Most journalists are familiar with the Jeff Jarvis one-sheet.
To his credit, the linked economy does appear to be silencing the portal pages of the world, unless there is another underlying force. Young journalists need to learn how to join this ecosystem before they are kicked out the doors of Amazing University Hall and onto the front steps of the We Didn’t Learn About that In College Club.
The journalist toolbox must now extend beyond the gathering of facts and distribution of information. Journalists must also know what platform makes sense for that particular piece of information – print, web or mobile; what vehicle to distribute it with – text, photos or video; and how to reach the intended audience – syndication, portability, partnerships, social media, SEO and SEM.
The above addresses newsroom situations we encounter daily, which often result in duplication and inefficiencies in storytelling. What it doesn’t address is the other challenge journalists are struggling with as resources are cut and high-priority is placed on cross-training journalists on writing, videography and photography.
What is “good enough” when it comes to photo and video? Are journalists expected to understand the concept, the art, and the techniques, as well as, be able to execute at any moment in time? Is it “good enough” know when to hand the keys over to the designated driver?
“At CUNY we teach every student to do audio, video, blogging, live-blogging, use Twitter,” Jarvis said in The Washington Post opinion piece.
This statement seems to suggest every journalist should know how to drive every vehicle. I have to wonder what impact this is having on the training of the journalists. How is this changing the way journalism programs are structured? Is it watering down the experience, instead of illuminating the strength of each individual?
The answers to these questions are still being debated at a higher-level. However, in the meantime, if there is an ecosystem, a videographer should feel comfortable relying on the nutrients of others in the newsroom and in the community to provide context to a visual piece. The reverse is also true.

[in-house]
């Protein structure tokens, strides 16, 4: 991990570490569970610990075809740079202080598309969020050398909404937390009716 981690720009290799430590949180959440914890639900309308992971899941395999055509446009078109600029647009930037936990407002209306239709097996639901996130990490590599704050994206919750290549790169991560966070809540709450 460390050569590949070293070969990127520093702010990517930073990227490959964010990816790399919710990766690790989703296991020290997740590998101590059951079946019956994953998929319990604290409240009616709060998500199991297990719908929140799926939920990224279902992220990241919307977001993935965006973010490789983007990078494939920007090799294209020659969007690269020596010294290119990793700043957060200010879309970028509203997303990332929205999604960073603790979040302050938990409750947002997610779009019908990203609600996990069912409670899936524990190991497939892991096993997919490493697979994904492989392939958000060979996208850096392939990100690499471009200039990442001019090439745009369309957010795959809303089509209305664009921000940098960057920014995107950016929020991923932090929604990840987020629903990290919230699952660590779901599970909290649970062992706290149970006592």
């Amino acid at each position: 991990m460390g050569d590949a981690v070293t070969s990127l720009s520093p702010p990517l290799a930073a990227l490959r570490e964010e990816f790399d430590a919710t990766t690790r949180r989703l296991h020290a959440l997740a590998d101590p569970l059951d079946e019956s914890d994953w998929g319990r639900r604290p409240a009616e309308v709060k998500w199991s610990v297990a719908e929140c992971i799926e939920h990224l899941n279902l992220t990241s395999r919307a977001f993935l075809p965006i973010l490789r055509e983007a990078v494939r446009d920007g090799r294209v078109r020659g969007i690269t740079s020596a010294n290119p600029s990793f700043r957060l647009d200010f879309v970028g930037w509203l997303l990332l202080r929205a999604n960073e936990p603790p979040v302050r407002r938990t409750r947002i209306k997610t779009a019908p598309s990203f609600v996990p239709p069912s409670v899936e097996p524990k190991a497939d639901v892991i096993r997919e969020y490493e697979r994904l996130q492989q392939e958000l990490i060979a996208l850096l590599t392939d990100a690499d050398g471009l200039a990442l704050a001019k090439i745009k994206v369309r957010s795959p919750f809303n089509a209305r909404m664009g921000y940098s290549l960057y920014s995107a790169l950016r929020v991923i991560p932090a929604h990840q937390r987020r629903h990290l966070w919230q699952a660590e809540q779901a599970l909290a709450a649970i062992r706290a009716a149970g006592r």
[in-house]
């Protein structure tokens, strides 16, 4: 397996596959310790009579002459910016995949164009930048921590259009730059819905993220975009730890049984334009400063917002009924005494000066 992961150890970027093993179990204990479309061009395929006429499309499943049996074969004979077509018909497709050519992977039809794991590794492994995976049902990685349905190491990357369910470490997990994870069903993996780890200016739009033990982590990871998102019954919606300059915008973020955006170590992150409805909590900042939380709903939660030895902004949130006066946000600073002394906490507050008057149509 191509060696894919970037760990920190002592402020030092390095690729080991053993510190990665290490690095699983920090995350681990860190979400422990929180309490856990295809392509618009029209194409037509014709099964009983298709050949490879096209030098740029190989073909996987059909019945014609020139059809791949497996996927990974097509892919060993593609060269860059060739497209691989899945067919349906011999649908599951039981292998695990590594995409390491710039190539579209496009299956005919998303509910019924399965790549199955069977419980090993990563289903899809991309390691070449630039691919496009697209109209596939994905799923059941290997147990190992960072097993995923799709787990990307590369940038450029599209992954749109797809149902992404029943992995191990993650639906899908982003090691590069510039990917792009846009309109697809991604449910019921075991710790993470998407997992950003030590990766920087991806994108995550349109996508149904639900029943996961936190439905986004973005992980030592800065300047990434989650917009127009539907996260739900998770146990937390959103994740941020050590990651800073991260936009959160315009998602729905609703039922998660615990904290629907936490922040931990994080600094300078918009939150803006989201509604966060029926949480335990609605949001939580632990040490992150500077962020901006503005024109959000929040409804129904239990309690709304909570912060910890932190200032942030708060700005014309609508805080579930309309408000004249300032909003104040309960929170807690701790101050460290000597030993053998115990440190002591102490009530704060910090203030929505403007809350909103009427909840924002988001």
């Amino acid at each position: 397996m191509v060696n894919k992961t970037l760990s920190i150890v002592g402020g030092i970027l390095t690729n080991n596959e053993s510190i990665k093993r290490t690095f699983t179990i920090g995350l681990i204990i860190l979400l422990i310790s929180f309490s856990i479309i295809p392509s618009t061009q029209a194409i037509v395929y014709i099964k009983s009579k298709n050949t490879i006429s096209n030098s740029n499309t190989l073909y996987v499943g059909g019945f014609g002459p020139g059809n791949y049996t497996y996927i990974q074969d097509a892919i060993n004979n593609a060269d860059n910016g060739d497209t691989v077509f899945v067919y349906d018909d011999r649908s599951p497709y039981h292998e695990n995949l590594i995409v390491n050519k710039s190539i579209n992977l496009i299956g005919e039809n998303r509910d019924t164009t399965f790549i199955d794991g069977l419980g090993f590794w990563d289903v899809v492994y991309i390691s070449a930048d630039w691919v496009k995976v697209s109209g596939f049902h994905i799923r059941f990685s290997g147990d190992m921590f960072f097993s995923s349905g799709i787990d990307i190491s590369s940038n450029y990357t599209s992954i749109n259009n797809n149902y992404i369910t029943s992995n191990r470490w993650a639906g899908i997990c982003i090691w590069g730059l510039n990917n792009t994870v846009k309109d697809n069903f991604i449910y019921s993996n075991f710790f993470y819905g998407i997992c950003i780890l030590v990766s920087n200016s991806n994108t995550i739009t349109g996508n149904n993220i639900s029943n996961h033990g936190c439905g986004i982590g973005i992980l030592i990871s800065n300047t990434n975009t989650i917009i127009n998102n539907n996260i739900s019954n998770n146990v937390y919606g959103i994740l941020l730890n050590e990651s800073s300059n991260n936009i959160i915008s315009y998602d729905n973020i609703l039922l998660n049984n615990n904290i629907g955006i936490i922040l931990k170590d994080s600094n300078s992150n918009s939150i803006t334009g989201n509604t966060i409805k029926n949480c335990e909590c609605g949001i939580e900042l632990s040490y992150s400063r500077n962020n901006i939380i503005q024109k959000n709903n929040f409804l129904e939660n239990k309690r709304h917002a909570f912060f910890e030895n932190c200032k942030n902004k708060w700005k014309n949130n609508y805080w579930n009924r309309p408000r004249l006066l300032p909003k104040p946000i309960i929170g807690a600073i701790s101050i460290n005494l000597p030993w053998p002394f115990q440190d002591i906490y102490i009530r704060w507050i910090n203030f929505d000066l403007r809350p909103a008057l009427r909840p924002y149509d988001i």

As universities iterate on the programs, and attempt to predict the future, I hope they will keep this in mind so we can focus on the fact gathering, which is the ultimate job.
While researching online this morning for the new media grant I’m applying for, I ran across a very “old media” program.
It reminded me of a tweet from Jay Rosen: “Journalism Professors: Catch up, or we’re all left behind.” Rosen was quoting another source, but nonetheless it caught my attention and the attention of many of his followers
The University of Alabama community journalism (Com-J) program caught my attention because it highlights the need for local coverage, as well as, the need to embed students in a newspaper so they can gain professional journalism experience.
What this simple description is missing is a digital focus. And please – take “teaching newspaper” off the site immediately!! Working at the award-winning Anniston Star newspaper is not your value proposition folks!
Converting the newspaper into an award-winning digital machine is the silver lining. Why not take advantage of the students to make the newspaper a digital beast, which captures online community conversations, participates in local online partnerships and embraces the fact community news is still flourishing – just not necessarily in print.
Offering tuition, a stipend, health insurance, a degree and professional experience is also amazing.
Oh, and by the way, let me know when you make these changes.